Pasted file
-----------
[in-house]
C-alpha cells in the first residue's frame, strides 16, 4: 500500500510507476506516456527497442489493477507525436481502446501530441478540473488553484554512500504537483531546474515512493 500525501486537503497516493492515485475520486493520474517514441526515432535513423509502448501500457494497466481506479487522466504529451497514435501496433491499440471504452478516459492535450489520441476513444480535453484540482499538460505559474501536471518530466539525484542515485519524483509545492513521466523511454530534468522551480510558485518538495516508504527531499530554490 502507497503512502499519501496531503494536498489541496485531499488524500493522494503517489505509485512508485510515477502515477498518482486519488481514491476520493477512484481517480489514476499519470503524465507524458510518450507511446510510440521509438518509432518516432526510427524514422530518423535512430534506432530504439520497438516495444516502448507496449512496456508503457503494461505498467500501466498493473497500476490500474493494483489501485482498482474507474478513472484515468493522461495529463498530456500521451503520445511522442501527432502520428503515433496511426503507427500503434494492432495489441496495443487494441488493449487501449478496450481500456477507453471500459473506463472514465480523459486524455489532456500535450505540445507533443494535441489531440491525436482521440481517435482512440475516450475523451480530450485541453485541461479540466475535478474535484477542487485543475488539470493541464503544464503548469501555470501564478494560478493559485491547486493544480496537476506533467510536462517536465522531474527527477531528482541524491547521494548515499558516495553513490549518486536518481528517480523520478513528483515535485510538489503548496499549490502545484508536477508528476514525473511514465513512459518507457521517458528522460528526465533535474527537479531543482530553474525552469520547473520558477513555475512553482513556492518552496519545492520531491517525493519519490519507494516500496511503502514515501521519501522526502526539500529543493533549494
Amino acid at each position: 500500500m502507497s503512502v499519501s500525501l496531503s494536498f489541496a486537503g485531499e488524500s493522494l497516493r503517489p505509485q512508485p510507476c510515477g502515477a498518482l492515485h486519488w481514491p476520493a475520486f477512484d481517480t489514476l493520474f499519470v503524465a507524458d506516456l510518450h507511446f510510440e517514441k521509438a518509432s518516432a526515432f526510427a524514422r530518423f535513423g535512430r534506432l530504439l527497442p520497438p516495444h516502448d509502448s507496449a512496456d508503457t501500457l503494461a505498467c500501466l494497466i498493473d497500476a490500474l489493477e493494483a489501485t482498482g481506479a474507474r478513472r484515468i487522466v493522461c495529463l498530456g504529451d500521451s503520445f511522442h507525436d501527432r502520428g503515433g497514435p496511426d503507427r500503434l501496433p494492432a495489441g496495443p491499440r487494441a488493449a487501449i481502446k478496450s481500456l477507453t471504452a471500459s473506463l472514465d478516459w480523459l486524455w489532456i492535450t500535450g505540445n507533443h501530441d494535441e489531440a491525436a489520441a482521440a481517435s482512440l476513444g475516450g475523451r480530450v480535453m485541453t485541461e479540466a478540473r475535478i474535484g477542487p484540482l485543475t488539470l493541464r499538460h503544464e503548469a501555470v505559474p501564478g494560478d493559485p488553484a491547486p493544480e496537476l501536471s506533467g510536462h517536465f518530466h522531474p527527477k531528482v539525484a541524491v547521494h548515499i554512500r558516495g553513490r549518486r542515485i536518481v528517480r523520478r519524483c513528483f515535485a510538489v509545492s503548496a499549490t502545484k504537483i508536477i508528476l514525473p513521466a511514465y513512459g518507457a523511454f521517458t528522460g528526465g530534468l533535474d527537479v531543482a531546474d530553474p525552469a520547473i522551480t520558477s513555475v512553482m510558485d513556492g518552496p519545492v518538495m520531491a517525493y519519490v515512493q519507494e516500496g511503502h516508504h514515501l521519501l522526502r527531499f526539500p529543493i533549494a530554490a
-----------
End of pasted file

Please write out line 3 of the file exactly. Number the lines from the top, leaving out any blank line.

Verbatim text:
Amino acid at each position: 500500500m502507497s503512502v499519501s500525501l496531503s494536498f489541496a486537503g485531499e488524500s493522494l497516493r503517489p505509485q512508485p510507476c510515477g502515477a498518482l492515485h486519488w481514491p476520493a475520486f477512484d481517480t489514476l493520474f499519470v503524465a507524458d506516456l510518450h507511446f510510440e517514441k521509438a518509432s518516432a526515432f526510427a524514422r530518423f535513423g535512430r534506432l530504439l527497442p520497438p516495444h516502448d509502448s507496449a512496456d508503457t501500457l503494461a505498467c500501466l494497466i498493473d497500476a490500474l489493477e493494483a489501485t482498482g481506479a474507474r478513472r484515468i487522466v493522461c495529463l498530456g504529451d500521451s503520445f511522442h507525436d501527432r502520428g503515433g497514435p496511426d503507427r500503434l501496433p494492432a495489441g496495443p491499440r487494441a488493449a487501449i481502446k478496450s481500456l477507453t471504452a471500459s473506463l472514465d478516459w480523459l486524455w489532456i492535450t500535450g505540445n507533443h501530441d494535441e489531440a491525436a489520441a482521440a481517435s482512440l476513444g475516450g475523451r480530450v480535453m485541453t485541461e479540466a478540473r475535478i474535484g477542487p484540482l485543475t488539470l493541464r499538460h503544464e503548469a501555470v505559474p501564478g494560478d493559485p488553484a491547486p493544480e496537476l501536471s506533467g510536462h517536465f518530466h522531474p527527477k531528482v539525484a541524491v547521494h548515499i554512500r558516495g553513490r549518486r542515485i536518481v528517480r523520478r519524483c513528483f515535485a510538489v509545492s503548496a499549490t502545484k504537483i508536477i508528476l514525473p513521466a511514465y513512459g518507457a523511454f521517458t528522460g528526465g530534468l533535474d527537479v531543482a531546474d530553474p525552469a520547473i522551480t520558477s513555475v512553482m510558485d513556492g518552496p519545492v518538495m520531491a517525493y519519490v515512493q519507494e516500496g511503502h516508504h514515501l521519501l522526502r527531499f526539500p529543493i533549494a530554490a